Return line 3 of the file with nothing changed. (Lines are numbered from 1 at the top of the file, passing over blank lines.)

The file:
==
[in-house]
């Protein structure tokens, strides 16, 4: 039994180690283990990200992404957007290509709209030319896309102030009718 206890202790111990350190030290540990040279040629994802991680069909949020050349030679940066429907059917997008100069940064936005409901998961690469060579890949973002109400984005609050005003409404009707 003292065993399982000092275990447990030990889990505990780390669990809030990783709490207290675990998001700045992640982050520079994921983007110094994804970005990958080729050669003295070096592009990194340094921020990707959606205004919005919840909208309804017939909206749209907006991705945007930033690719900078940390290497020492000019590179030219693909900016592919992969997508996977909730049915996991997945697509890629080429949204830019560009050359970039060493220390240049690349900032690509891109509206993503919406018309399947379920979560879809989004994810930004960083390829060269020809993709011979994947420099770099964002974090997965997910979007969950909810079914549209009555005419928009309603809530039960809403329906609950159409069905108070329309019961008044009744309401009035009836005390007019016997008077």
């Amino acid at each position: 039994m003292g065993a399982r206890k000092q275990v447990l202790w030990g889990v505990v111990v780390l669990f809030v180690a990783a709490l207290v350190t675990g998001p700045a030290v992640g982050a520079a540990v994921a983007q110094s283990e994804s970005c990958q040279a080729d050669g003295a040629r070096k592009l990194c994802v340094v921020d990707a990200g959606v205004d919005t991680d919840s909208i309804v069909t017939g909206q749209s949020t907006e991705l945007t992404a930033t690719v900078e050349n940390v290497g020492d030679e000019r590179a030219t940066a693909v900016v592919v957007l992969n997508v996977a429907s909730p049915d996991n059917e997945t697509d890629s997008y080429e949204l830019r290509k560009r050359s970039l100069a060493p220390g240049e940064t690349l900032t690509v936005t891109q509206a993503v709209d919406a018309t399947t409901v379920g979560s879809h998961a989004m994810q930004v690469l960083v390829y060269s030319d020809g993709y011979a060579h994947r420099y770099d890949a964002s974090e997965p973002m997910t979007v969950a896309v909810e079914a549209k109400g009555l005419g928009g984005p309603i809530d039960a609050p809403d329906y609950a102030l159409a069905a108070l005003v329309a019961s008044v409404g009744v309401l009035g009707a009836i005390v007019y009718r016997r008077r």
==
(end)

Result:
């Amino acid at each position: 039994m003292g065993a399982r206890k000092q275990v447990l202790w030990g889990v505990v111990v780390l669990f809030v180690a990783a709490l207290v350190t675990g998001p700045a030290v992640g982050a520079a540990v994921a983007q110094s283990e994804s970005c990958q040279a080729d050669g003295a040629r070096k592009l990194c994802v340094v921020d990707a990200g959606v205004d919005t991680d919840s909208i309804v069909t017939g909206q749209s949020t907006e991705l945007t992404a930033t690719v900078e050349n940390v290497g020492d030679e000019r590179a030219t940066a693909v900016v592919v957007l992969n997508v996977a429907s909730p049915d996991n059917e997945t697509d890629s997008y080429e949204l830019r290509k560009r050359s970039l100069a060493p220390g240049e940064t690349l900032t690509v936005t891109q509206a993503v709209d919406a018309t399947t409901v379920g979560s879809h998961a989004m994810q930004v690469l960083v390829y060269s030319d020809g993709y011979a060579h994947r420099y770099d890949a964002s974090e997965p973002m997910t979007v969950a896309v909810e079914a549209k109400g009555l005419g928009g984005p309603i809530d039960a609050p809403d329906y609950a102030l159409a069905a108070l005003v329309a019961s008044v409404g009744v309401l009035g009707a009836i005390v007019y009718r016997r008077r």